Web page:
Who is Saint Paul?
Saint Paul is undoubtedly one of the most important figures in the history of the Western world. Just a quick look at the headlines of his life are enough to understand his impact; his works are some of the earliest Christian documents that we have, 13 of the 27 books of the bible are written by him, and he's the hero of another, Acts of the Apostles.
Famously converted on the road to Damascus, he travelled tens of thousands of miles around the Mediterranean spreading the word of Jesus and it was Paul who came up with the doctrine that would turn Christianity from a small sect of Judaism into a worldwide faith that was open to all.
What we know about Paul comes from two extraordinary sources. The first is the Acts of the Apostles, written after Paul's death, almost certainly by the same author who wrote St. Luke's gospel. There is evidence that Acts was written to pass on the Christian message, but behind the theology lie clues about Paul's life. The author of Acts claims that he knew Paul and even accompanied him on many of his journeys. The second source is Paul's own letters. They represent Paul's own version of events, and it seems reasonable to accept them as the more reliable account.
The one thing most people do know about St Paul is that he underwent a dramatic conversion on the road to Damascus. Precisely what happened has been hard to determine as the accounts in Acts and the letters differ on the details. For example, when St Paul talks about his conversion he makes no mention of a journey from Jerusalem to Damascus.
But behind the paradoxes and the puzzles, there are fascinating glimpses of the man. Reading Paul's letters and Acts of the Apostles we learn that Paul was born in Tarsus, a modern day Eastern Turkey, he was a tent maker by trade, was an avid student under the top Jewish teacher in Jerusalem and was also a Roman citizen.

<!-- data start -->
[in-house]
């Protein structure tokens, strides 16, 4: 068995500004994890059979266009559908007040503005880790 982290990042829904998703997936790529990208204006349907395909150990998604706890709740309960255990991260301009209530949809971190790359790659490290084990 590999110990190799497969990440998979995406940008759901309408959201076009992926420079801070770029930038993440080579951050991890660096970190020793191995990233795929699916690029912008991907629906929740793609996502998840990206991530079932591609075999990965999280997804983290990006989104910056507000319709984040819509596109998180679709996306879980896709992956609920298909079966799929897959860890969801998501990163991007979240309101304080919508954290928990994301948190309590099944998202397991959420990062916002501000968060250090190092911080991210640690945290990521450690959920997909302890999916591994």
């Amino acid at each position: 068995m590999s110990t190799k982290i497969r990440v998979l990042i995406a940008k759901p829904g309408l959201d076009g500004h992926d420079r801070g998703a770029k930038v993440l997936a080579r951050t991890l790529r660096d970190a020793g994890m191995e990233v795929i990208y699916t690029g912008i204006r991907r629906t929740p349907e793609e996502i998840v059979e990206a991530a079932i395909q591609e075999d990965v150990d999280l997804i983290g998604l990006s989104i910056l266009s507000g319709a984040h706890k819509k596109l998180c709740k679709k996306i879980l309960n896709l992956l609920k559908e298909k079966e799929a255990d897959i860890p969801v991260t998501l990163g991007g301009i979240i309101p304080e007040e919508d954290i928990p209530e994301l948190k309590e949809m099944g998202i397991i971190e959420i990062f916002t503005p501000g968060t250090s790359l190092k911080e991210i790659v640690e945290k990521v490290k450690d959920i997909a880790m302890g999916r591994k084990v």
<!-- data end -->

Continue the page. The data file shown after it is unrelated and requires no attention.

Here is a man who worked with his hands but wrote with the grace of a Greek Philosopher; a Jewish zealot who nevertheless enjoyed the rights of citizen enjoyed the rights of citizenship in the world's greatest empire.
In his letters, we also discover the Paul who writes warmly of his friends, both men and women, the Paul who frets about how the members of his churches are coping without him and who defends their statues as true converts and the Paul who appeals for the freedom of a slave. But like all great and charismatic figures there is another side; the Paul who berates his followers for backsliding and doubting; the Paul who tells the women to keep silent and condemns homosexuality and the Paul who tells women to deep silent and condemns homosexuality and the Paul who'll stand up to the Apostle Peter, one of the most senior people in the early church and call him a hypocrite to his face.
Academics are trying to piece together these scraps of information with a new technique that's rather like a combination of sociology and forensic anthropology. They've come up with a picture of Paul who'd be a man of his time an place; a hot headed Mediterranean who'd be quick to defend; a hot headed Mediterranean who'd be quick to defend his honour of his followers, but who'd demand loyalty in return.
Paul wrote some of the most beautiful and important passages in the whole of the Bible, but his works have also been used, among other things, to justify homophobia, slavery and anti-Semitism. He has also been accused of being anti-feminist, although many modern scholars would argue that in fact he championed the cause of women church leaders. In the final analysis, Paul was the first great Christian theologian, establishing some of the building blocks of the faith that we now take for granted, though there are those who argue that in laying out these ground rules, Paul has obscured and separated us from the true teachings of Jesus. But perhaps the true sign of Paul's importance is that even nearly 2000 years after his death he still inspires passion; whatever you feel, it's hard to feel neutral about Paul.